The elimination of non-technical electricity losses in South Africa – i.e. electricity theft and non-payment – would avoid the need for the Stage 1 (1000MW), Stage 2 (2000MW) and Stage 3 (3000MW) load shedding South Africa is currently experiencing (Also see: How much electricity is stolen in South Africa).
This is according to electricity expert Chris Yelland, who said that non-technical losses amount to about 7% of energy (kWh) generated in South Africa.
Operation Khanyisa, an Eskom project aimed at stopping electricity theft, said that theft can occur in various ways, including:
- Fraud – meter tampering and bypassing, abstracting or branching off or diverting electric current
- Illegal connections
- By selling illegal pre-paid electricity vouchers from stolen vending machines
- Through illegal electrification schemes
Operation Khanyisa said that electricity theft takes place everywhere – households in wealthy and poorer residential areas, business people, farmers and Eskom employees.
Yelland said that within City Power Johannesburg, about 32% of all electricity delivered is lost to theft and non-payment.
He added that more than 80% of the electricity supplied by Eskom to the residents and businesses of Soweto is either stolen or remains unpaid.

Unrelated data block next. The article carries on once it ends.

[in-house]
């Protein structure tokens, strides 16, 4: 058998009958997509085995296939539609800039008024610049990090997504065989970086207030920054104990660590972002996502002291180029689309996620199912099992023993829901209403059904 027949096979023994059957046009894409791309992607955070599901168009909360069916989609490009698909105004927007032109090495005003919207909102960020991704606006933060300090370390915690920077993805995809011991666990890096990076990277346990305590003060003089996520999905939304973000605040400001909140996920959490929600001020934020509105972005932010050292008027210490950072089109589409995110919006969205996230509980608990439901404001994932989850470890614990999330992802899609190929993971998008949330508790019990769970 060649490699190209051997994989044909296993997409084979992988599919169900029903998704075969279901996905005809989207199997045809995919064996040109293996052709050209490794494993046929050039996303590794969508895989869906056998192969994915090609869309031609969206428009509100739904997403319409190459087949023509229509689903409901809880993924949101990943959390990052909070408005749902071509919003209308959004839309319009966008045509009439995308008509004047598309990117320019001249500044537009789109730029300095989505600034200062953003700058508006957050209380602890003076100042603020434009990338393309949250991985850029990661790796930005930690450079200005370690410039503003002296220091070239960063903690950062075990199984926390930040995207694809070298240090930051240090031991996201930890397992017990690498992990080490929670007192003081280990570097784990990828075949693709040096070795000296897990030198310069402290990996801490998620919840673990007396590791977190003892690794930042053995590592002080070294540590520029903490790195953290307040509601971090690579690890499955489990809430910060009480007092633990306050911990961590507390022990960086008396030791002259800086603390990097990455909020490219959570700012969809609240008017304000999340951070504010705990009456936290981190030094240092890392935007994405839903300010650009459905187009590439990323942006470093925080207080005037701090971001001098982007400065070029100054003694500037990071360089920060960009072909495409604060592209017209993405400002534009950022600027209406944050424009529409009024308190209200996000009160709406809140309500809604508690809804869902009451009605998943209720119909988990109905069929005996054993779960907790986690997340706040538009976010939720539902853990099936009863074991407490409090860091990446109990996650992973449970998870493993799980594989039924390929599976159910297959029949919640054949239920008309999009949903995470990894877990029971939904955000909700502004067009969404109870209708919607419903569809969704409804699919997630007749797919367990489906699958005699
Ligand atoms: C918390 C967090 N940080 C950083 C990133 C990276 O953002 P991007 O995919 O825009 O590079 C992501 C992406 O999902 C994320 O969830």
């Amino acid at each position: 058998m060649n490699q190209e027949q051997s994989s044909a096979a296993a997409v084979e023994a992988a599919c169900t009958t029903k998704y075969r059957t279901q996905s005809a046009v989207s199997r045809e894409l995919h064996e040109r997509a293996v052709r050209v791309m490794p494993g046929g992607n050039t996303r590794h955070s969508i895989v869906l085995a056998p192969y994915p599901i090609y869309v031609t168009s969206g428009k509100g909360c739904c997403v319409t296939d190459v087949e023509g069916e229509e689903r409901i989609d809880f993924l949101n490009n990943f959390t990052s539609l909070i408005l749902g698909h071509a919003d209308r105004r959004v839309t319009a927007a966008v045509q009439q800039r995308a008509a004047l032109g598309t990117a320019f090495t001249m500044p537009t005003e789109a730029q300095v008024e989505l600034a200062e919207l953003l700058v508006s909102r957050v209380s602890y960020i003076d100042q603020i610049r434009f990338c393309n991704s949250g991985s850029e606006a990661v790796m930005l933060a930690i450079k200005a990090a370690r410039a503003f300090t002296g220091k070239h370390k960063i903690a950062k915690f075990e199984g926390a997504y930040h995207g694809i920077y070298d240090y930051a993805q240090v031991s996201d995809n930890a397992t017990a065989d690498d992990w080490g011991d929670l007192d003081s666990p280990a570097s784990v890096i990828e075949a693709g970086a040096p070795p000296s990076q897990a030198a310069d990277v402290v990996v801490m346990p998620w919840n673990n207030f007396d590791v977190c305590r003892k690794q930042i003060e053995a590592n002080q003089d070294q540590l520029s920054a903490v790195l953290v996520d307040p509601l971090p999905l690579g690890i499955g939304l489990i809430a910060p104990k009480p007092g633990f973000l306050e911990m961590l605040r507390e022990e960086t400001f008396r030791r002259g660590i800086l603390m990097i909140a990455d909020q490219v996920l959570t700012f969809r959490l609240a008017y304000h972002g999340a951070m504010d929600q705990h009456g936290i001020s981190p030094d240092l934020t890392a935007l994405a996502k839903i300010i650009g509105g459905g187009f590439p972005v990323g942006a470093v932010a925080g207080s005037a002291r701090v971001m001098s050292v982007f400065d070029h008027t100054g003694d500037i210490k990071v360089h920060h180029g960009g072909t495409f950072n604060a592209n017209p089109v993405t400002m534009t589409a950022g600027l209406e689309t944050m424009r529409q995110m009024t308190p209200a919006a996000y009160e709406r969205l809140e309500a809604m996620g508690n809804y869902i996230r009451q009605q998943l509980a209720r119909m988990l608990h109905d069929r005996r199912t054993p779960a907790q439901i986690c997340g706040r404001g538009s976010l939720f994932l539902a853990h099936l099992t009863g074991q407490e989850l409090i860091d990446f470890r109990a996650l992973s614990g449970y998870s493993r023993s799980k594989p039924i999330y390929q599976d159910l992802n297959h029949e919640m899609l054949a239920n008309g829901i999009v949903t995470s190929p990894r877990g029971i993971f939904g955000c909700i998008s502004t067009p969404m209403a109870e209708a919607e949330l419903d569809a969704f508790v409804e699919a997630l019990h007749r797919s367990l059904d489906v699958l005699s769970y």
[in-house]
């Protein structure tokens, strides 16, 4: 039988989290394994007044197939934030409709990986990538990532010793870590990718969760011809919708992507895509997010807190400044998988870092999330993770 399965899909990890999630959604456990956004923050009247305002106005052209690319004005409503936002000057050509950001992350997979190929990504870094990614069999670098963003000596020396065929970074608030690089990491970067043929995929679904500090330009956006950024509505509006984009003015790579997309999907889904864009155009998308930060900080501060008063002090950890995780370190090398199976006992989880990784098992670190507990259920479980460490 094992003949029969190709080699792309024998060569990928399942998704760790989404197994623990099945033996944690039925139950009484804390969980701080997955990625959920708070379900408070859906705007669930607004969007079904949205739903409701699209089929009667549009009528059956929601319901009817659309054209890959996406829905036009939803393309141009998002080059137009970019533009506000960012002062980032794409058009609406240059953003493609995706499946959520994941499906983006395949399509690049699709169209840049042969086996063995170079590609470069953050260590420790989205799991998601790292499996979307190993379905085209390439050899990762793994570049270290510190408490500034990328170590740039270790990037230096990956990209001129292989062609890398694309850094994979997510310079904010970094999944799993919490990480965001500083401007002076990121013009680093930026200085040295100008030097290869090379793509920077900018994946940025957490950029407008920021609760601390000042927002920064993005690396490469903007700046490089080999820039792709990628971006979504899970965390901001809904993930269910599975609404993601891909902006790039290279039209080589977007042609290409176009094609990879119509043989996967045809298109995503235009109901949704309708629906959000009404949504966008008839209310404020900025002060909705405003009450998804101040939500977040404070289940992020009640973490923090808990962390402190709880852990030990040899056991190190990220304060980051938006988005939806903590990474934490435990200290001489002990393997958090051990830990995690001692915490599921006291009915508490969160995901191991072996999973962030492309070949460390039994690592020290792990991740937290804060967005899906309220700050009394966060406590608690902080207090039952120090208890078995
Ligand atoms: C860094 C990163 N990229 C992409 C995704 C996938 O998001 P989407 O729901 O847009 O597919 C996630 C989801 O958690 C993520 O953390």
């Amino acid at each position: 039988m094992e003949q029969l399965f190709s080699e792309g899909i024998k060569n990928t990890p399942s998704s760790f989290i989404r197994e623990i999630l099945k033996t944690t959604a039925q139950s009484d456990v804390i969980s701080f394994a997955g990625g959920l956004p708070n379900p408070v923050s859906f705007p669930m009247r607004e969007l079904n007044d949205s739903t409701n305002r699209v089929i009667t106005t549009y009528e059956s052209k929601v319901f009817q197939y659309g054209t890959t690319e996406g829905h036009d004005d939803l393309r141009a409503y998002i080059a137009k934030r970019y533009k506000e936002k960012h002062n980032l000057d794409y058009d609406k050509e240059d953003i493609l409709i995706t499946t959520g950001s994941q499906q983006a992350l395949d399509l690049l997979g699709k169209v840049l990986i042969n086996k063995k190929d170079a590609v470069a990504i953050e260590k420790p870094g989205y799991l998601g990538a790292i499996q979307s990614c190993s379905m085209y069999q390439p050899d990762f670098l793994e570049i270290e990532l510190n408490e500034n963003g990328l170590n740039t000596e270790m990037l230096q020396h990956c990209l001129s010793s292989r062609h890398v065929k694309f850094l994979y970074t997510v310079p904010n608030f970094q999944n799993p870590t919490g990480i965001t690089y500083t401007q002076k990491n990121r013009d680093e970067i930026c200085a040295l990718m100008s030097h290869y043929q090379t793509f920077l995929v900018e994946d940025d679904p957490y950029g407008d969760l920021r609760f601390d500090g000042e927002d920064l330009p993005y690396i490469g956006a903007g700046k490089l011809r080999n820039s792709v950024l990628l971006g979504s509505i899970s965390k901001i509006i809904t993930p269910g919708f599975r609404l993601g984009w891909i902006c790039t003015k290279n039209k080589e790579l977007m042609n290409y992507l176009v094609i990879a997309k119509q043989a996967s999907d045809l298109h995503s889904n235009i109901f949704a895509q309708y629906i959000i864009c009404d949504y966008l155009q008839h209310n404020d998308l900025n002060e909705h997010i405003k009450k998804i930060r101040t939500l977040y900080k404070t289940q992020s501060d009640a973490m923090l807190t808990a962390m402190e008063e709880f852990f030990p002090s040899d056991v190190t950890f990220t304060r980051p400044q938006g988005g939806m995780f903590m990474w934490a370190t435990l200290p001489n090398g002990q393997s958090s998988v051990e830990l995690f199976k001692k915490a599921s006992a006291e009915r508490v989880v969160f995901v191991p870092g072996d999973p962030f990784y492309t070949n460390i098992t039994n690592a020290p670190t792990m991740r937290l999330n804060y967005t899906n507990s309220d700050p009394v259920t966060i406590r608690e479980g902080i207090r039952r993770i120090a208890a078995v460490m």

Stop electricity theft, and you can stop load shedding
Yelland explained that because non-technical electricity losses are not continuous and constant, but follow typical consumption patterns, non-technical losses contribute more than 8% to the national peak demand.
“I would estimate stolen or unpaid electricity to contribute about 10% to the evening peak demand,” said Yelland.
This, Yelland said, means that the elimination of non-technical losses would be significant, and would reduce peak demand by around 3000MW.
A 3000MW reduction in peak demand would stop the need for the load shedding South Africans are currently experiencing.
“The reality is that one can never eliminate non-technical losses. However, South Africa’s non-technical losses are too high and should be halved,” said Yelland.
“This would reduce electricity demand at the evening peak by about 1500 MW, which is still very significant, and would avoid Stage 1 (1000 MW) load shedding.”